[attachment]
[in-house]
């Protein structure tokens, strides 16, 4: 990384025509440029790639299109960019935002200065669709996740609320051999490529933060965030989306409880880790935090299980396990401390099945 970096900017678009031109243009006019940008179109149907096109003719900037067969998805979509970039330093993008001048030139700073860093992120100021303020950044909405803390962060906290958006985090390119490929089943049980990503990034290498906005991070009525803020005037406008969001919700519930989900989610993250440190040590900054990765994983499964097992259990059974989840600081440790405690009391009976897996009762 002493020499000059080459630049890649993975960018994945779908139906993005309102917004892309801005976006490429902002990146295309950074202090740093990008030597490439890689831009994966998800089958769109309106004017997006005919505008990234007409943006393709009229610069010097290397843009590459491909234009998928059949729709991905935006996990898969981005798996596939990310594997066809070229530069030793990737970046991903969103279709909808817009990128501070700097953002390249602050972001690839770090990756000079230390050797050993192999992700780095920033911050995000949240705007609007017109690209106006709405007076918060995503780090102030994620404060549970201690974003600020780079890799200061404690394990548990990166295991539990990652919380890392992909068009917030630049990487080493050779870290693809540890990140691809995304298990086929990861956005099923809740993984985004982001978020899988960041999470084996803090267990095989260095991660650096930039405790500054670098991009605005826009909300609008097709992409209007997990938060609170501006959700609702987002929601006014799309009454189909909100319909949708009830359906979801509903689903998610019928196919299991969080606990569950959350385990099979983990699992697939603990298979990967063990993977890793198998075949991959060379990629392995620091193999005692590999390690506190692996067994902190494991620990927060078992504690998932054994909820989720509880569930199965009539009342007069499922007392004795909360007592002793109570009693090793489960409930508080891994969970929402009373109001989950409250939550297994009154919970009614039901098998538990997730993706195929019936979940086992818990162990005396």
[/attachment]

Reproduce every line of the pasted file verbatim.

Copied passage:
[in-house]
């Protein structure tokens, strides 16, 4: 990384025509440029790639299109960019935002200065669709996740609320051999490529933060965030989306409880880790935090299980396990401390099945 970096900017678009031109243009006019940008179109149907096109003719900037067969998805979509970039330093993008001048030139700073860093992120100021303020950044909405803390962060906290958006985090390119490929089943049980990503990034290498906005991070009525803020005037406008969001919700519930989900989610993250440190040590900054990765994983499964097992259990059974989840600081440790405690009391009976897996009762 002493020499000059080459630049890649993975960018994945779908139906993005309102917004892309801005976006490429902002990146295309950074202090740093990008030597490439890689831009994966998800089958769109309106004017997006005919505008990234007409943006393709009229610069010097290397843009590459491909234009998928059949729709991905935006996990898969981005798996596939990310594997066809070229530069030793990737970046991903969103279709909808817009990128501070700097953002390249602050972001690839770090990756000079230390050797050993192999992700780095920033911050995000949240705007609007017109690209106006709405007076918060995503780090102030994620404060549970201690974003600020780079890799200061404690394990548990990166295991539990990652919380890392992909068009917030630049990487080493050779870290693809540890990140691809995304298990086929990861956005099923809740993984985004982001978020899988960041999470084996803090267990095989260095991660650096930039405790500054670098991009605005826009909300609008097709992409209007997990938060609170501006959700609702987002929601006014799309009454189909909100319909949708009830359906979801509903689903998610019928196919299991969080606990569950959350385990099979983990699992697939603990298979990967063990993977890793198998075949991959060379990629392995620091193999005692590999390690506190692996067994902190494991620990927060078992504690998932054994909820989720509880569930199965009539009342007069499922007392004795909360007592002793109570009693090793489960409930508080891994969970929402009373109001989950409250939550297994009154919970009614039901098998538990997730993706195929019936979940086992818990162990005396």